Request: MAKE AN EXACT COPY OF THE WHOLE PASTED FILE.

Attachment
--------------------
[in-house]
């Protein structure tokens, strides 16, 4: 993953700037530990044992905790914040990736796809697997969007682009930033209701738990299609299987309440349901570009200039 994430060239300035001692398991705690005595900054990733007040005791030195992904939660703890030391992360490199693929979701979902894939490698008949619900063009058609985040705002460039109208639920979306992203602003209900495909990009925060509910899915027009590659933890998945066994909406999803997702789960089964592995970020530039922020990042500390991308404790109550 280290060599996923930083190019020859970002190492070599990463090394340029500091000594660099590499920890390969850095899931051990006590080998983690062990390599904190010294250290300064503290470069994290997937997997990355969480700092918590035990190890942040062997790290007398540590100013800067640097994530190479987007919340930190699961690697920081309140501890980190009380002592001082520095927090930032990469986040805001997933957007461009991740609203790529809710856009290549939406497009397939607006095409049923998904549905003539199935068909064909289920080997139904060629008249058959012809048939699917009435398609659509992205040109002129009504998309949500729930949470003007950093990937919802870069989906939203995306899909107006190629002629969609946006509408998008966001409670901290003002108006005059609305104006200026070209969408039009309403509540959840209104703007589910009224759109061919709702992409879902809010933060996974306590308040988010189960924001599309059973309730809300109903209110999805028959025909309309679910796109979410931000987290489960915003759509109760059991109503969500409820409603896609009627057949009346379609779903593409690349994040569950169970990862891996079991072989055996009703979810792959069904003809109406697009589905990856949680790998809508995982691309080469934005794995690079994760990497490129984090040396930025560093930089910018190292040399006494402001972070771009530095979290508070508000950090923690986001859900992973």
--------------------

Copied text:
[in-house]
């Protein structure tokens, strides 16, 4: 993953700037530990044992905790914040990736796809697997969007682009930033209701738990299609299987309440349901570009200039 994430060239300035001692398991705690005595900054990733007040005791030195992904939660703890030391992360490199693929979701979902894939490698008949619900063009058609985040705002460039109208639920979306992203602003209900495909990009925060509910899915027009590659933890998945066994909406999803997702789960089964592995970020530039922020990042500390991308404790109550 280290060599996923930083190019020859970002190492070599990463090394340029500091000594660099590499920890390969850095899931051990006590080998983690062990390599904190010294250290300064503290470069994290997937997997990355969480700092918590035990190890942040062997790290007398540590100013800067640097994530190479987007919340930190699961690697920081309140501890980190009380002592001082520095927090930032990469986040805001997933957007461009991740609203790529809710856009290549939406497009397939607006095409049923998904549905003539199935068909064909289920080997139904060629008249058959012809048939699917009435398609659509992205040109002129009504998309949500729930949470003007950093990937919802870069989906939203995306899909107006190629002629969609946006509408998008966001409670901290003002108006005059609305104006200026070209969408039009309403509540959840209104703007589910009224759109061919709702992409879902809010933060996974306590308040988010189960924001599309059973309730809300109903209110999805028959025909309309679910796109979410931000987290489960915003759509109760059991109503969500409820409603896609009627057949009346379609779903593409690349994040569950169970990862891996079991072989055996009703979810792959069904003809109406697009589905990856949680790998809508995982691309080469934005794995690079994760990497490129984090040396930025560093930089910018190292040399006494402001972070771009530095979290508070508000950090923690986001859900992973």